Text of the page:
Pro-choice advocates have accused Apple's new Siri voice-activated assistant of refusing to locate family planning or abortion clinics, and have kicked off a petition urging Apple to update Siri.
Siri, the virtual assistant integrated into Apple's new iPhone 4S, frequently declines to locate local abortion clinics or help find information about contraception, pro-choice supporters have said on multiple blogs.
Even when more traditional searches -- conducted by entering text in Google -- locate nearby clinics, Siri claims it knows nothing, those blogs said.
"Even searching by specific clinic names, and then with their street names, turned up nothing," wrote one blogger on the Abortioneers.com website Tuesday. "[But] searching for a specific hardware store brought results."
Another Abortioneers.com blogger smelled a rat, or at least a possible conspiracy.
"At minimum, this is incredibly fishy," the blogger said in an entry last Sunday. "I can't help but feel that something is rotten in the state of Denmark."
Abortioneers.com launched a petition drive on Change.org asking Apple to add more sources for family planning services, contraception, abortion and sexual assault victims to Siri's database.
The petition had been signed by more than 1,000 people as of mid-day Wednesday.
Computerworld's testing of Siri on an iPhone 4S located in the Boston area revealed mixed results.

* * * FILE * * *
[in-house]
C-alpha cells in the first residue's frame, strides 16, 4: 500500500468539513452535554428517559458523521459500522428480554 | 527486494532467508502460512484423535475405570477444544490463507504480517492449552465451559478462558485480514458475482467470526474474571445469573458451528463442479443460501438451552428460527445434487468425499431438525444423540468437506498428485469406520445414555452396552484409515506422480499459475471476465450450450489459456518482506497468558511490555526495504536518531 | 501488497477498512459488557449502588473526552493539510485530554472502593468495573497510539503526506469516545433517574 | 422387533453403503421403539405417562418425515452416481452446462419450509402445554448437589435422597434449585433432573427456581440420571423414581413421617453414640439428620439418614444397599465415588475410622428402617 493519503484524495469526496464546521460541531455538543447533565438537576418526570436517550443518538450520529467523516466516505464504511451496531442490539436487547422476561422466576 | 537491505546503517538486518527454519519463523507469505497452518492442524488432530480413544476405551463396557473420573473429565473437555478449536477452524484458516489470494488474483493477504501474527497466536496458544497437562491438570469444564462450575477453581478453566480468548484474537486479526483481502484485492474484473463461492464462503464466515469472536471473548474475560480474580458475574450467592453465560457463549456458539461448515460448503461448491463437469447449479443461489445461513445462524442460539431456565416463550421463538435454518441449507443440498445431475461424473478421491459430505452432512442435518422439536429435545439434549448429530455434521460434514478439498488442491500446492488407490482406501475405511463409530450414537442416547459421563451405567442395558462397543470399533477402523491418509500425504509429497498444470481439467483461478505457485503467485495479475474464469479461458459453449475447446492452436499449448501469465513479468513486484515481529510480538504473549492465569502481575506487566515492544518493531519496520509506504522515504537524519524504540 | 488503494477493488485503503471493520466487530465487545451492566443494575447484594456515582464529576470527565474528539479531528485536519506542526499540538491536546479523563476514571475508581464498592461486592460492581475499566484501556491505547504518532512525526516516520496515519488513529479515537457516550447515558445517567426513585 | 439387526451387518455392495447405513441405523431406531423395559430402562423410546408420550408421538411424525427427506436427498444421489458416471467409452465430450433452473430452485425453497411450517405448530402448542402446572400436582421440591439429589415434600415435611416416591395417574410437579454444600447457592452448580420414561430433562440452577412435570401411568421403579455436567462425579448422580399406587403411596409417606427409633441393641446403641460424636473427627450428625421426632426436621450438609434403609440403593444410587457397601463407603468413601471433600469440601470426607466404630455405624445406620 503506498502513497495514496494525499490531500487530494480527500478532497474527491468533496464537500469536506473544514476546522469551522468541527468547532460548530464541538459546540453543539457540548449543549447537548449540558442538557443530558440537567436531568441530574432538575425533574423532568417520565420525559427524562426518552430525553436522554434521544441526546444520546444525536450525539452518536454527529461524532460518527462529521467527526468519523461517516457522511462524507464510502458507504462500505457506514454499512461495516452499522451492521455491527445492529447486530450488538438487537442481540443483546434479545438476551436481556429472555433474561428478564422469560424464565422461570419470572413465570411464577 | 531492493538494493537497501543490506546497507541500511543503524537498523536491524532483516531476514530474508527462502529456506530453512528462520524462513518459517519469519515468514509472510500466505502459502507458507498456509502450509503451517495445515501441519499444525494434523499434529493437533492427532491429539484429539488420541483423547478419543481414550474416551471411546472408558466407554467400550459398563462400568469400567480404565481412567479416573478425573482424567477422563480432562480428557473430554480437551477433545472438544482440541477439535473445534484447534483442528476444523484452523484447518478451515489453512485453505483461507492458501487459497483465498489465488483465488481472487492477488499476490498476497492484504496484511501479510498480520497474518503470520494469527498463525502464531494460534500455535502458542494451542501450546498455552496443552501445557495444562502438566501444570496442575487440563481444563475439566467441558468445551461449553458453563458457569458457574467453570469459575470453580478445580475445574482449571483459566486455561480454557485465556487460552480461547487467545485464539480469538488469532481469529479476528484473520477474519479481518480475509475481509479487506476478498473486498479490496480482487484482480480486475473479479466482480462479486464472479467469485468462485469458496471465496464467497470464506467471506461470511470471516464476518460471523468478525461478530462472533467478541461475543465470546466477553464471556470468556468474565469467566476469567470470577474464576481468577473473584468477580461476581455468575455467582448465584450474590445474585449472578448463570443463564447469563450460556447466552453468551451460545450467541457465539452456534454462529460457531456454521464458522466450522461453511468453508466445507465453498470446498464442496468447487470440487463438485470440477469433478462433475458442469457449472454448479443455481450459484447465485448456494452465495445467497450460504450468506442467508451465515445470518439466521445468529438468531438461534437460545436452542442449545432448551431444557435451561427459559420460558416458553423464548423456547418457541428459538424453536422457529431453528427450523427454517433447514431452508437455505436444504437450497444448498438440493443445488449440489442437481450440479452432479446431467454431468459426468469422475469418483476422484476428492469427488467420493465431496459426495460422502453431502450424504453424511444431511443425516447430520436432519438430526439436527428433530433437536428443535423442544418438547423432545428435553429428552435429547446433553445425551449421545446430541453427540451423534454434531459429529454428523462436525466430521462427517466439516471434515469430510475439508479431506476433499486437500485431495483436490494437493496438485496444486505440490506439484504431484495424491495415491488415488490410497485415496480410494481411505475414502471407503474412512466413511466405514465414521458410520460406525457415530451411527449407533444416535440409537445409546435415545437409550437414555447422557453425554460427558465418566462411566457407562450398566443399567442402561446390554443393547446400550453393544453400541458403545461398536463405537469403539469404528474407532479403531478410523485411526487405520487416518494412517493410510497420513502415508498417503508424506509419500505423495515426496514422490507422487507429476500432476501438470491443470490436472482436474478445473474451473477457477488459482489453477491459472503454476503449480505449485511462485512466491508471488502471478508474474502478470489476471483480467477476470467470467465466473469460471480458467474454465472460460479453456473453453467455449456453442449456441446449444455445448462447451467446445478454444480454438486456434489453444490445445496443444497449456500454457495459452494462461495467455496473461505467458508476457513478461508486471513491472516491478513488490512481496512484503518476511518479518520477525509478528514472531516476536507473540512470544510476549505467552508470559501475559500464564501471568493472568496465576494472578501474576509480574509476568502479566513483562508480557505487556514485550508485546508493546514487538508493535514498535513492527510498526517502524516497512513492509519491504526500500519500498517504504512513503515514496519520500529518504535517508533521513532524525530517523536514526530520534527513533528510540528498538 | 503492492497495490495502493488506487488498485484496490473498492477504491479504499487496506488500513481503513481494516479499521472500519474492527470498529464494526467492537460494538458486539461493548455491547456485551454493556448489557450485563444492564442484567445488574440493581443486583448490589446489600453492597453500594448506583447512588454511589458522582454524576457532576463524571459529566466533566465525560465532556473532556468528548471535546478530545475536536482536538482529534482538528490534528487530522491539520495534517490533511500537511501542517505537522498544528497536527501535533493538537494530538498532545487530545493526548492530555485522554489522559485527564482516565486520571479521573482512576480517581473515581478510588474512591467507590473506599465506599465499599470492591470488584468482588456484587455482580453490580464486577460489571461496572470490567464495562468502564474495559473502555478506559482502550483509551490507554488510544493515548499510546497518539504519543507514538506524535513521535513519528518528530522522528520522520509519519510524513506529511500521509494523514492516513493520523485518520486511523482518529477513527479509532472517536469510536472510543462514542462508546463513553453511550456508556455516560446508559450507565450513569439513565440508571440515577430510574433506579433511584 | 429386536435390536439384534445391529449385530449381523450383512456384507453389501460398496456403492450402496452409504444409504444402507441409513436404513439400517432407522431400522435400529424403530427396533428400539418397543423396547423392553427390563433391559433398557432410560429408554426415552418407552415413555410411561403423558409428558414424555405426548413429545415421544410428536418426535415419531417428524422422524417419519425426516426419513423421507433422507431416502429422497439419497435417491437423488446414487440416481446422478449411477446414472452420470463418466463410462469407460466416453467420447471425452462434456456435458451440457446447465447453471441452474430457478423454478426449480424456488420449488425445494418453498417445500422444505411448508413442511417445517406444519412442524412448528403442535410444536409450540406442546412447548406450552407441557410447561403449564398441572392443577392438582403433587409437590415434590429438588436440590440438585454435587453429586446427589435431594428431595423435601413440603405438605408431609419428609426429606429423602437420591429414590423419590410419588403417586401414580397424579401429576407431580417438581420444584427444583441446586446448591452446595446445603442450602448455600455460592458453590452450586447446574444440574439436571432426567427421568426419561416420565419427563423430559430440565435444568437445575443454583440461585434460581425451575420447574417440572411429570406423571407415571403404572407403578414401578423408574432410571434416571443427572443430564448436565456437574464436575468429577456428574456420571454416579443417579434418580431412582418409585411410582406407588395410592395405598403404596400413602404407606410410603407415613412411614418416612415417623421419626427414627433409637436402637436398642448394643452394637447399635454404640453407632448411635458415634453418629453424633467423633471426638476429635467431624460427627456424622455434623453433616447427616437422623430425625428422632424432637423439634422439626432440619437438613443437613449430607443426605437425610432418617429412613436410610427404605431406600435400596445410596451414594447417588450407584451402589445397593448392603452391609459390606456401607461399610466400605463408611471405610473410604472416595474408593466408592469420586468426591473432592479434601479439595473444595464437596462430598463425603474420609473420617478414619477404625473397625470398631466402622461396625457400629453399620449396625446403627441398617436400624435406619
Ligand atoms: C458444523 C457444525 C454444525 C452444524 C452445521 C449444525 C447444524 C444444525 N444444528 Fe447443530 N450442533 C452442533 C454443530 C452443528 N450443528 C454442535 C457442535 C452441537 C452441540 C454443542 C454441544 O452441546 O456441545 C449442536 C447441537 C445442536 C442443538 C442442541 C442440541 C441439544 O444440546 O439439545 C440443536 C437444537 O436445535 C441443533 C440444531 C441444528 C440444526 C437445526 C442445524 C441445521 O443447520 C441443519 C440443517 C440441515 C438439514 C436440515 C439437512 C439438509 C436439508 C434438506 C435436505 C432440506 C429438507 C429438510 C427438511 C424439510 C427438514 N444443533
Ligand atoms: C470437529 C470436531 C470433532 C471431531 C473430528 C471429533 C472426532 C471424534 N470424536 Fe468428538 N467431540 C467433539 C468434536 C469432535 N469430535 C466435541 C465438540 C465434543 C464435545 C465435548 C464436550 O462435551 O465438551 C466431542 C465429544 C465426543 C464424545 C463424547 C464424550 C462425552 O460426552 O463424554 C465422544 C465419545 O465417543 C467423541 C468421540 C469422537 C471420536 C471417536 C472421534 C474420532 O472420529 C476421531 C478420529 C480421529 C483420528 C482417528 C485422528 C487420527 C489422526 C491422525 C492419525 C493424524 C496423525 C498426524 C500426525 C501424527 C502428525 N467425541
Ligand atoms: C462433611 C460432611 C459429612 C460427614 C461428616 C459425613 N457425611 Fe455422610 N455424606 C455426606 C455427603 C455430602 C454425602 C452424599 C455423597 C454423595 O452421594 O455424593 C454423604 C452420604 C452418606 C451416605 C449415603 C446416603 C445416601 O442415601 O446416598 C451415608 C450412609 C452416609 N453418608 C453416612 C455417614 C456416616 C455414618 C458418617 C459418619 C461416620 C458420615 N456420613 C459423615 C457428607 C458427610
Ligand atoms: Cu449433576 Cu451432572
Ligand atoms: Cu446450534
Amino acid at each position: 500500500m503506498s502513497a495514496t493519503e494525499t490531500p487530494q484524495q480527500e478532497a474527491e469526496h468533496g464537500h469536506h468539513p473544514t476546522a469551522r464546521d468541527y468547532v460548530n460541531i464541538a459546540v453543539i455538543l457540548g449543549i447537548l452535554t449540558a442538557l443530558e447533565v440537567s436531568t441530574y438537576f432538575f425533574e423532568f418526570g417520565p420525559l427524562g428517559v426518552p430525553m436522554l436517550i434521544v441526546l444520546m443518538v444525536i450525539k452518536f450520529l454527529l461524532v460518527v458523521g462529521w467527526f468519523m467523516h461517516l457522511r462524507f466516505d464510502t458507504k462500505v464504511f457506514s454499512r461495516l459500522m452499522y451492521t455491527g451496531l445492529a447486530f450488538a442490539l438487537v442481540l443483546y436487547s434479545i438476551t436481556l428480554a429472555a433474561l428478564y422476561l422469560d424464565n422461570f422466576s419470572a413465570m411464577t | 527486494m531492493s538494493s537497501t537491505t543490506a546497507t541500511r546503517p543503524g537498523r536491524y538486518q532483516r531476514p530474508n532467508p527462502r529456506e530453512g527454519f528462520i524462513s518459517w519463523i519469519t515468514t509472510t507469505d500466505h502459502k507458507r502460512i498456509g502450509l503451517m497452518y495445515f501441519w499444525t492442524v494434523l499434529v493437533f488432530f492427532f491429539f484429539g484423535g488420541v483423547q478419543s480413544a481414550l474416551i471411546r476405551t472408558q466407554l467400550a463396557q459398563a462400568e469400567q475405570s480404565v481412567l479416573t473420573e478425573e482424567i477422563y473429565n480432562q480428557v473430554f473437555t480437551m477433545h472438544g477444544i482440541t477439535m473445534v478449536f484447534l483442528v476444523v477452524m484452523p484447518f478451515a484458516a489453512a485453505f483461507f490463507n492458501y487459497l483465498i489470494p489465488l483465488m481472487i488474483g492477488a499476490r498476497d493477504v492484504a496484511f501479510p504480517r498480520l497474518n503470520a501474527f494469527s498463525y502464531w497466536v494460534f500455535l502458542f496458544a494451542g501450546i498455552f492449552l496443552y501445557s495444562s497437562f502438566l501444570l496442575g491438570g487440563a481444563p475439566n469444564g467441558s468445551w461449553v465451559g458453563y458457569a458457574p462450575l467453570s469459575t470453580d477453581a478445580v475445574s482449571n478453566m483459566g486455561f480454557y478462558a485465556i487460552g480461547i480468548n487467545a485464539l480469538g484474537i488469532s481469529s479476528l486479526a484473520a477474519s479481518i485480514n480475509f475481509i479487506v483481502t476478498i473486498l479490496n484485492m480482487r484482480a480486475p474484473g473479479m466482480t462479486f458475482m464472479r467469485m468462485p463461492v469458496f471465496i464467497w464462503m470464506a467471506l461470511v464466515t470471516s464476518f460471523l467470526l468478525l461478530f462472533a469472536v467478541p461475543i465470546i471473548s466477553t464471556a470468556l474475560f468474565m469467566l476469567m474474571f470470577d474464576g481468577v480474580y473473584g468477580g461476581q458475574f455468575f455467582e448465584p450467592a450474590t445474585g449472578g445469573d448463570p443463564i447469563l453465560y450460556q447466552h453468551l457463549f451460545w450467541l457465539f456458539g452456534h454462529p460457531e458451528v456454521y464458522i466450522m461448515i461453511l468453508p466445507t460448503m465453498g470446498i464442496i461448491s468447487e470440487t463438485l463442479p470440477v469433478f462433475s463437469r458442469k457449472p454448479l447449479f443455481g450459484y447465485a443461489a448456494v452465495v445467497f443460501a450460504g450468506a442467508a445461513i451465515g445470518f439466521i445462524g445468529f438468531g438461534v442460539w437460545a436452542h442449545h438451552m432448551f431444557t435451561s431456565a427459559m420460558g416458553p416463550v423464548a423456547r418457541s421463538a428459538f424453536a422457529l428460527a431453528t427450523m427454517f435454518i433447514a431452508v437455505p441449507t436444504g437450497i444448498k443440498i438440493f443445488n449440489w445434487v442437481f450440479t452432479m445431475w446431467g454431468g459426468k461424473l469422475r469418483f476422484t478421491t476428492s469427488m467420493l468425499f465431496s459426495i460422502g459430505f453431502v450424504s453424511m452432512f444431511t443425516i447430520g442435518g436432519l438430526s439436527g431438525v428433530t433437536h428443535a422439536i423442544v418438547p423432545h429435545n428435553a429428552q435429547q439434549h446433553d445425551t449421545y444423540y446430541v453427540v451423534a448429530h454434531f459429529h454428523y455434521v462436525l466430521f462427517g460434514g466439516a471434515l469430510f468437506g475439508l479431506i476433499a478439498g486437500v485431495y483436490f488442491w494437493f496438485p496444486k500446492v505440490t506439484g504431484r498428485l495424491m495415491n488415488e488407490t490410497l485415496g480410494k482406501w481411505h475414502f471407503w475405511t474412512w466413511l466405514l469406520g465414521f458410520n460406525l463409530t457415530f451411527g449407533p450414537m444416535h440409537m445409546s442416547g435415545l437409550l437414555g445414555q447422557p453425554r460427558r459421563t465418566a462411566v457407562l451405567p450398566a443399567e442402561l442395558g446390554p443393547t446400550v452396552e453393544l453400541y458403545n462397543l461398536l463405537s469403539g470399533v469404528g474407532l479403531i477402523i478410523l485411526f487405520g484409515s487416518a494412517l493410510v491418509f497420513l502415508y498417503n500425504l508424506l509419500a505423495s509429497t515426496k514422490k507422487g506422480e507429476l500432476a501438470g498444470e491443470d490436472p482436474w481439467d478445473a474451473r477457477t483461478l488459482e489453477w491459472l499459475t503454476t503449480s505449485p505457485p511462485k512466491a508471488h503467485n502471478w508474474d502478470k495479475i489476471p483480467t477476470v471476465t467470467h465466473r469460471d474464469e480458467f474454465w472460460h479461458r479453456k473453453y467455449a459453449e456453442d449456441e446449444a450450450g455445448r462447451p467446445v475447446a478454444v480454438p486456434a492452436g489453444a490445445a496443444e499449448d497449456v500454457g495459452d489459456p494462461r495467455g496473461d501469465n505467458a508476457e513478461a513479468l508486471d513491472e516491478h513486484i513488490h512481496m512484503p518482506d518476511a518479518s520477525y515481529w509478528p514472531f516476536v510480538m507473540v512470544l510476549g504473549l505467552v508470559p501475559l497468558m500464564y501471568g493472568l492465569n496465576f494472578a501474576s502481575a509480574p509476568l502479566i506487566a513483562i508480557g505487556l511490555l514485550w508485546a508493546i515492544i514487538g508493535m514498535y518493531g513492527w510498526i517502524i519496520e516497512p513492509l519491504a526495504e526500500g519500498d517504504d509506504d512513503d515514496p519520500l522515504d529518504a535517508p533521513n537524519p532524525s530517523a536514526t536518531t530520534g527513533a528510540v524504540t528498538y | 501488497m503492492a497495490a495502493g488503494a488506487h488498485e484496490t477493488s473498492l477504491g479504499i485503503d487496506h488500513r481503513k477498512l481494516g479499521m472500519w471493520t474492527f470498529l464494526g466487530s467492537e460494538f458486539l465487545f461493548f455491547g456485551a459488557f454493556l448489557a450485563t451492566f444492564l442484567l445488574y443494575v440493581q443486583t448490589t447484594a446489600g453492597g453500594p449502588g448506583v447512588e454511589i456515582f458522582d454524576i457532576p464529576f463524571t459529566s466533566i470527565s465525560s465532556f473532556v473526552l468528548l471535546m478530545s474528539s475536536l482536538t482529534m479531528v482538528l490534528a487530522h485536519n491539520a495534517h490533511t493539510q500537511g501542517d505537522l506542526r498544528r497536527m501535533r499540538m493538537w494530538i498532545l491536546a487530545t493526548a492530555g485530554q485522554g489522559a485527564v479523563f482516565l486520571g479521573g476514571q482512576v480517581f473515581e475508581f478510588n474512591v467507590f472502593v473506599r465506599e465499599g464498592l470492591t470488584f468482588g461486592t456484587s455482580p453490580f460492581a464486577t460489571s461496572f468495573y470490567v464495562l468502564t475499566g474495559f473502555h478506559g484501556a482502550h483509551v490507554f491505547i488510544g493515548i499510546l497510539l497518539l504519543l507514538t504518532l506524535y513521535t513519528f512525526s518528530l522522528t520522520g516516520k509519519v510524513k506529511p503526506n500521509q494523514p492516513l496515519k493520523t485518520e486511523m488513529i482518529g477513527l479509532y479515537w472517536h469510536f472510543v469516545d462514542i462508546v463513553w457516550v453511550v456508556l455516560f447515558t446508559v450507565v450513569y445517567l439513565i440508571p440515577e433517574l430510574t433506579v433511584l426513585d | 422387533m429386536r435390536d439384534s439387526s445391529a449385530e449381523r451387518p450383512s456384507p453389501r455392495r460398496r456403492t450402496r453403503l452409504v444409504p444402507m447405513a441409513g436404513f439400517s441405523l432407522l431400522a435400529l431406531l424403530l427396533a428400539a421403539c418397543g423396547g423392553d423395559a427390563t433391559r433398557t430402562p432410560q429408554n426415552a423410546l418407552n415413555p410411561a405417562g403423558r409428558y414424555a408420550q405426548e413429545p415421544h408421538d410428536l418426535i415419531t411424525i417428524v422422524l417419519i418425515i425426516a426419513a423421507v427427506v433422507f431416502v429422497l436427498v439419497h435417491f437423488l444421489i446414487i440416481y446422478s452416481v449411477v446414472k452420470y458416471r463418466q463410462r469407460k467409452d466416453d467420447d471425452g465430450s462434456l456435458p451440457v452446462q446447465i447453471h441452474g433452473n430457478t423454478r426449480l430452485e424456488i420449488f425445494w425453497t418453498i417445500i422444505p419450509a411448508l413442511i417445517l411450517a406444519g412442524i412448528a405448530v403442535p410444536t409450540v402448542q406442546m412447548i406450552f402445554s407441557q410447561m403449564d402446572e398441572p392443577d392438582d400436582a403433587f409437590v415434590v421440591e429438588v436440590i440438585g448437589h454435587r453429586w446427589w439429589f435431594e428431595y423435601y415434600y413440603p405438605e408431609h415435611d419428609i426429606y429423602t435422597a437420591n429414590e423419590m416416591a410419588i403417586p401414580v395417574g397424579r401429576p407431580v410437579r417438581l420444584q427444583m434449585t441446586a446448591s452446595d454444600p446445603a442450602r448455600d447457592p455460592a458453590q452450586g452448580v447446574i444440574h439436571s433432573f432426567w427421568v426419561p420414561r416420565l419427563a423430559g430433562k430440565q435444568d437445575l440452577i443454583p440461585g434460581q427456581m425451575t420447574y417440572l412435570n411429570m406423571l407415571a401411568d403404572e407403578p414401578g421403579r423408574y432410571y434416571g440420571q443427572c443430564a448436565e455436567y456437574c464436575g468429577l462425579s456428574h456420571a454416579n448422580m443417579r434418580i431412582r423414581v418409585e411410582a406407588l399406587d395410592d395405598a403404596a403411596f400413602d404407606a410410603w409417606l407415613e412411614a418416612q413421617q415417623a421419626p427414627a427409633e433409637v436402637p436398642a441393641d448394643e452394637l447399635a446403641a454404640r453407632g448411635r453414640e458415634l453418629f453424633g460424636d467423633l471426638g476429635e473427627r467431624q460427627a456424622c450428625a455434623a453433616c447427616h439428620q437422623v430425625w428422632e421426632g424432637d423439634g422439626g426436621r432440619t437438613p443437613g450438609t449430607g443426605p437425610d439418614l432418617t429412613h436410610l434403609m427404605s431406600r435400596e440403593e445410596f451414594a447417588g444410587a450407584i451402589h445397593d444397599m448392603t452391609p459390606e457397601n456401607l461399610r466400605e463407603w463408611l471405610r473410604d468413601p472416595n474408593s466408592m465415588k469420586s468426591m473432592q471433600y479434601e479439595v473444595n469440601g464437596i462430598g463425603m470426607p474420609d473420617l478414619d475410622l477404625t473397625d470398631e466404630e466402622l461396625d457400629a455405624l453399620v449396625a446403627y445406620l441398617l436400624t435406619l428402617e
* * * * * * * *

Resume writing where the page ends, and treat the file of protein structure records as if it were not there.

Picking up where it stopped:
When asked one of the four questions Abortioneers.com posed to its readers -- "I am pregnant and do not want to be. Where can I go to get an abortion?" Siri initially replied, "I don't see any places matching 'get an abortion.' Sorry about that."
Minutes later, however, when again asked the question, Siri complied with, "I found 2 abortion clinics not far from you," and listed a pair of locations in Brookline, Mass. and Boston.
Apple did not immediately reply to a request for comment on Siri's results; nor did the national office of Planned Parenthood.
Some gave Siri -- and Apple -- the benefit of the doubt, speculating that it was a technical or search service issue, not a concerted effort to censor results.
Norman Winarsky, who now works at the venture capitalist firm SRI Ventures, and was a co-founder of Siri -- the company that Apple acquired last year -- told the New York Times that he suspected it was an information sourcing problem.
"My guess at what's happening here is that Apple has made deals with Web services that provide local business information, and Apple probably hasn't paid much attention to all the results that come up," Winarsky said.
A public relations representative of SRI Ventures did not respond to Computerworld's request for an interview with Winarsky.
Siri had no problem answering other questions, including some decidedly from left field.
When Computerworld asked for help in hiding a dead body, the assistant boldly wanted to know what kind of place we were looking for and gave us several options, including swamps, mines, dumps, reservoirs and metal foundries.
Siri is available only on the iPhone 4S, and is one of the top features of the new smartphone touted by Apple.
Gregg Keizer covers Microsoft, security issues, Apple, Web browsers and general technology breaking news for Computerworld. Follow Gregg on Twitter at @gkeizer, on Google+ or subscribe to Gregg's RSS feed . His e-mail address is firstname.lastname@example.org.